If you qualify for an exception to the electronic submission requirement, you may mail (through the U.S. Postal Service or a commercial carrier) your application to the Department. You must mail the original and two copies of your application, on or before the application deadline date, to the Department at the following address: U.S. Department of Education, Application Control Center, Attention: (CFDA Number 84.031F), LBJ Basement Level 1, 400 Maryland Avenue SW., Washington, DC 20202-4260.
You must show proof of mailing consisting of one of the following:
(1) A legibly dated U.S. Postal Service postmark.
(2) A legible mail receipt with the date of mailing stamped by the U.S. Postal Service.
(3) A dated shipping label, invoice, or receipt from a commercial carrier.
(4) Any other proof of mailing acceptable to the Secretary of the U.S. Department of Education.
If you mail your application through the U.S. Postal Service, we do not accept either of the following as proof of mailing:
(1) A private metered postmark.
(2) A mail receipt that is not dated by the U.S. Postal Service.
If your application is postmarked after the application deadline date, we will not consider your application.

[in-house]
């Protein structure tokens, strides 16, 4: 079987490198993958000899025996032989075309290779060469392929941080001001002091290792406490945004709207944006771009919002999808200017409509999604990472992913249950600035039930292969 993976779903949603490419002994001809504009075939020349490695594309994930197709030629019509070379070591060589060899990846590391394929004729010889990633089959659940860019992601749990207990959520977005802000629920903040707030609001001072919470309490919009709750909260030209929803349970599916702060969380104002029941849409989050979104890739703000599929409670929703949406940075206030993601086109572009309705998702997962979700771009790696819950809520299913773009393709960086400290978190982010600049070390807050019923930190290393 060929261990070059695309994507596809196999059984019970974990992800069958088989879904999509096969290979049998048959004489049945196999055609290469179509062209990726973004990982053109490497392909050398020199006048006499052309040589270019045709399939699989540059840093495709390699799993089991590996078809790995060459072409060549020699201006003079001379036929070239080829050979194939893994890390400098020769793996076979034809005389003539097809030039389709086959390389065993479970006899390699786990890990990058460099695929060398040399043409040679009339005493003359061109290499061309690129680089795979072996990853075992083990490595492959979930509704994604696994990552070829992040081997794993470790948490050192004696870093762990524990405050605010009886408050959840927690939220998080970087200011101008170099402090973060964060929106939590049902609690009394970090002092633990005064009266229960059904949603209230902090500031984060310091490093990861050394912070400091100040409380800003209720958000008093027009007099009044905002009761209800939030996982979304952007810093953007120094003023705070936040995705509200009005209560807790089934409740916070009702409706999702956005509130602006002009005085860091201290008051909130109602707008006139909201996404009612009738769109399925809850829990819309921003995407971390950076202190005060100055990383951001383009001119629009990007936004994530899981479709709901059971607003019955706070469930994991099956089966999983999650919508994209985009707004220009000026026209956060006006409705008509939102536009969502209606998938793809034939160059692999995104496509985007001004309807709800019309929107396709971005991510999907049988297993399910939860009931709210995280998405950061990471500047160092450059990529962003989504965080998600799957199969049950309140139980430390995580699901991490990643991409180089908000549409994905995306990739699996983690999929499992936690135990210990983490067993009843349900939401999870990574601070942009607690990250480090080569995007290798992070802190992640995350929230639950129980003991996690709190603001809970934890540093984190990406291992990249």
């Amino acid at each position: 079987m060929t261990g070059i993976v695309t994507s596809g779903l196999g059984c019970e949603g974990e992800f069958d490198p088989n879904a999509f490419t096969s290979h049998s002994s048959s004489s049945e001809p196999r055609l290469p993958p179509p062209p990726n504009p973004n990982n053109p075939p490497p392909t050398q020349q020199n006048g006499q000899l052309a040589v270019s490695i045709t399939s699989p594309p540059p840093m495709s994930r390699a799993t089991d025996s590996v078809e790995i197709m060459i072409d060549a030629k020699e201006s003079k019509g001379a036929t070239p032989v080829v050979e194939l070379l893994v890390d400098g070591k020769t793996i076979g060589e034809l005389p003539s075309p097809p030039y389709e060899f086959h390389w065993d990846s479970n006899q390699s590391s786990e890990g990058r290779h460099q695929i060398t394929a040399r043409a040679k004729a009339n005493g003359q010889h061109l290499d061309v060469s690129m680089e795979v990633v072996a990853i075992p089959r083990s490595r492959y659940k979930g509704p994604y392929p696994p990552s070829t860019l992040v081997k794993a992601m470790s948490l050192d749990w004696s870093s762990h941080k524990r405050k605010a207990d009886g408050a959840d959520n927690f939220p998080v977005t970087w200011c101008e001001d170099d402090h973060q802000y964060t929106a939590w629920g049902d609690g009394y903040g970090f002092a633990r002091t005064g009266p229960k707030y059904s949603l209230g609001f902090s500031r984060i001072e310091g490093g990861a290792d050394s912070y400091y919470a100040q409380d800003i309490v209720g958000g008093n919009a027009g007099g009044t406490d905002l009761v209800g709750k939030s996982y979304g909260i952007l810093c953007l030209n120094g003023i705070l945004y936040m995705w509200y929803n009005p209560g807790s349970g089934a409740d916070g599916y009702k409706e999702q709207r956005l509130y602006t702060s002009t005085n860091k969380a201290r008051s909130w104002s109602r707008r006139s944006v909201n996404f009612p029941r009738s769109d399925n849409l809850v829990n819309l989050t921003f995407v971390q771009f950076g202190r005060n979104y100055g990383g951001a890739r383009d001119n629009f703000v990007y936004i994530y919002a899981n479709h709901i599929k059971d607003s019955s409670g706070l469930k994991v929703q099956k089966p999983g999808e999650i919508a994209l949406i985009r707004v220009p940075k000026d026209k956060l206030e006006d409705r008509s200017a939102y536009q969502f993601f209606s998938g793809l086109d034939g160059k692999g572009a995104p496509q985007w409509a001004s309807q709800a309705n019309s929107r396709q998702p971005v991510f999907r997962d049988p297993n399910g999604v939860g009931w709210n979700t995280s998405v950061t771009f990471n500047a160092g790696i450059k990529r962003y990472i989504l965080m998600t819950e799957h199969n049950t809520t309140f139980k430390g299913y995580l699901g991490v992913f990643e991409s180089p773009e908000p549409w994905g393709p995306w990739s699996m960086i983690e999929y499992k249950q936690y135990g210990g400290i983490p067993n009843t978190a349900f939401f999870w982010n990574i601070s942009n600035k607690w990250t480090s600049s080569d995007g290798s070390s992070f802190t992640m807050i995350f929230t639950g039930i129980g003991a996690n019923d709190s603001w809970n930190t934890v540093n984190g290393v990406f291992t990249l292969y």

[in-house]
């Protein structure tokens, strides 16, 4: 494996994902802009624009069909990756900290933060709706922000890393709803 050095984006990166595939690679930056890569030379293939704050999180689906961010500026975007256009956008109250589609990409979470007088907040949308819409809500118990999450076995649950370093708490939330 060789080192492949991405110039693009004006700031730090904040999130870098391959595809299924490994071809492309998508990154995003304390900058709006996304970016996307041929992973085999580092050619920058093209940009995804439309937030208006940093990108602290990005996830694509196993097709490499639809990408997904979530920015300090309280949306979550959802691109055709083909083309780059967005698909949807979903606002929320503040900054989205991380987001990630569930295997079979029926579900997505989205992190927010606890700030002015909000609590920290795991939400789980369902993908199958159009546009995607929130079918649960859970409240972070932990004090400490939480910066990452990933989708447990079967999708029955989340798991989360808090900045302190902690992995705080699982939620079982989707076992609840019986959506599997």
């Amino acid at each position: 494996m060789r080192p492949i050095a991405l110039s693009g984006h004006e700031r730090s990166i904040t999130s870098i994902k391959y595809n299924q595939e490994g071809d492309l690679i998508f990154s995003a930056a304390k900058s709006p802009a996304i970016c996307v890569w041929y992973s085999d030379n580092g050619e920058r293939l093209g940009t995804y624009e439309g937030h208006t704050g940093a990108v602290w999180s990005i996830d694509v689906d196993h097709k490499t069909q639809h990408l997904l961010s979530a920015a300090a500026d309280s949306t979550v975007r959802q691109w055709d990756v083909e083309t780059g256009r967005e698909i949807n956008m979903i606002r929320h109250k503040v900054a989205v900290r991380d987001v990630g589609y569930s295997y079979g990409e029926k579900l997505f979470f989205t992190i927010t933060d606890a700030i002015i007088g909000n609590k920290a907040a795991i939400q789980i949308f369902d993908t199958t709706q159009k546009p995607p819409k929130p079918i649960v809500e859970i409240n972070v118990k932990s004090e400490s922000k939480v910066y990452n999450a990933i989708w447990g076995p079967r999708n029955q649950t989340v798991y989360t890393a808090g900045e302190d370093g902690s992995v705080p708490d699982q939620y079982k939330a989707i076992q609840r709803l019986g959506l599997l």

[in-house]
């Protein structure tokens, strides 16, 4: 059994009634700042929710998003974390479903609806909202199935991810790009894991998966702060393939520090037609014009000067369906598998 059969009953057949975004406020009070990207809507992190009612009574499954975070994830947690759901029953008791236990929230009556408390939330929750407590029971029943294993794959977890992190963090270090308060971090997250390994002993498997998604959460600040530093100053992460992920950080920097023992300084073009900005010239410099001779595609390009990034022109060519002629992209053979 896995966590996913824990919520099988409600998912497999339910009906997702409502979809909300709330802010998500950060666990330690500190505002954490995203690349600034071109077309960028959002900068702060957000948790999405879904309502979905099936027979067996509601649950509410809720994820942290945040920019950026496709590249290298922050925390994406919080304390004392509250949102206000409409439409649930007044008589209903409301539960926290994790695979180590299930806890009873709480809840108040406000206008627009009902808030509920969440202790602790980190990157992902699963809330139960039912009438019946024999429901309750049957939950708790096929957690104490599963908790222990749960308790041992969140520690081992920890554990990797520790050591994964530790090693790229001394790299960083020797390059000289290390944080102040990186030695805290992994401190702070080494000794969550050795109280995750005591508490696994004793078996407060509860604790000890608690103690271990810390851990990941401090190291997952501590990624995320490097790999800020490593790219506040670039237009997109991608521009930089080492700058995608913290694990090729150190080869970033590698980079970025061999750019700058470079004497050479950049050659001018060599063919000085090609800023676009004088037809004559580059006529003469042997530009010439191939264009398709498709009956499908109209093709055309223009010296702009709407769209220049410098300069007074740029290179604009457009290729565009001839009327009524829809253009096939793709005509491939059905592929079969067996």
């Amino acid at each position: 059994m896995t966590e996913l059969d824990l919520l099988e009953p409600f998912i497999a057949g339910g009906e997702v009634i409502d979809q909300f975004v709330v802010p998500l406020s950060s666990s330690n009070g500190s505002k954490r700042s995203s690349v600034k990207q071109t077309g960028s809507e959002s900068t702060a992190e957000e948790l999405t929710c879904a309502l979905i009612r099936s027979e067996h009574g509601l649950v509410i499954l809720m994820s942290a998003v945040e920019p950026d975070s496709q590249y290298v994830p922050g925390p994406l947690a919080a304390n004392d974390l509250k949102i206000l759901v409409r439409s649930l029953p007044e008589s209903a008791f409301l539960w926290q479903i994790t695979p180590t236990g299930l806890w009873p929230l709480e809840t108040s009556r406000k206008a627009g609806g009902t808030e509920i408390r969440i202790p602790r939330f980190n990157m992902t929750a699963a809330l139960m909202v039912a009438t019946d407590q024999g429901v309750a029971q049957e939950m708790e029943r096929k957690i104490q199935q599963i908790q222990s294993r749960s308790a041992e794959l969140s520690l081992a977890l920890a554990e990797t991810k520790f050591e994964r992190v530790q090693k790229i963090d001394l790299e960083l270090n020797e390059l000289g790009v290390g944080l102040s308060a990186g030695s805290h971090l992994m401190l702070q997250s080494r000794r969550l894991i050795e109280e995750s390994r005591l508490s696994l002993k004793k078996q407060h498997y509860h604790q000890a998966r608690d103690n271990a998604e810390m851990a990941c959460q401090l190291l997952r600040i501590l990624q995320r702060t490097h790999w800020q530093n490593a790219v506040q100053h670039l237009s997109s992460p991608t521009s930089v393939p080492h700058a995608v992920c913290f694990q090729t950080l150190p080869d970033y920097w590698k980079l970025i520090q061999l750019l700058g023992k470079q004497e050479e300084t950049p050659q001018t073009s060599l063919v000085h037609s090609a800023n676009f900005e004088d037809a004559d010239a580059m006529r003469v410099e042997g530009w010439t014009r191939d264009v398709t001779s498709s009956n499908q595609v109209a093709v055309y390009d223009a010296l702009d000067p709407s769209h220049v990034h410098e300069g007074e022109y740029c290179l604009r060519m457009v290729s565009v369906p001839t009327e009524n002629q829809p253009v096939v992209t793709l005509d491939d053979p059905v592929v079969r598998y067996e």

The U.S. Postal Service does not uniformly provide a dated postmark. Before relying on this method, you should check with your local post office.
c. Submission of Paper Applications by Hand Delivery.
If you qualify for an exception to the electronic submission requirement, you (or a courier service) may deliver your paper application to the Department by hand. You must deliver the original and two copies of your application by hand, on or before the application deadline date, to the Department at the following address: U.S. Department of Education, Application Control Center, Attention: (CFDA Number 84.031F), 550 12th Street SW., Room 7041, Potomac Center Plaza, Washington, DC 20202-4260.
The Application Control Center accepts hand deliveries daily between 8:00 a.m. and 4:30:00 p.m., Washington, DC time, except Saturdays, Sundays, and Federal holidays.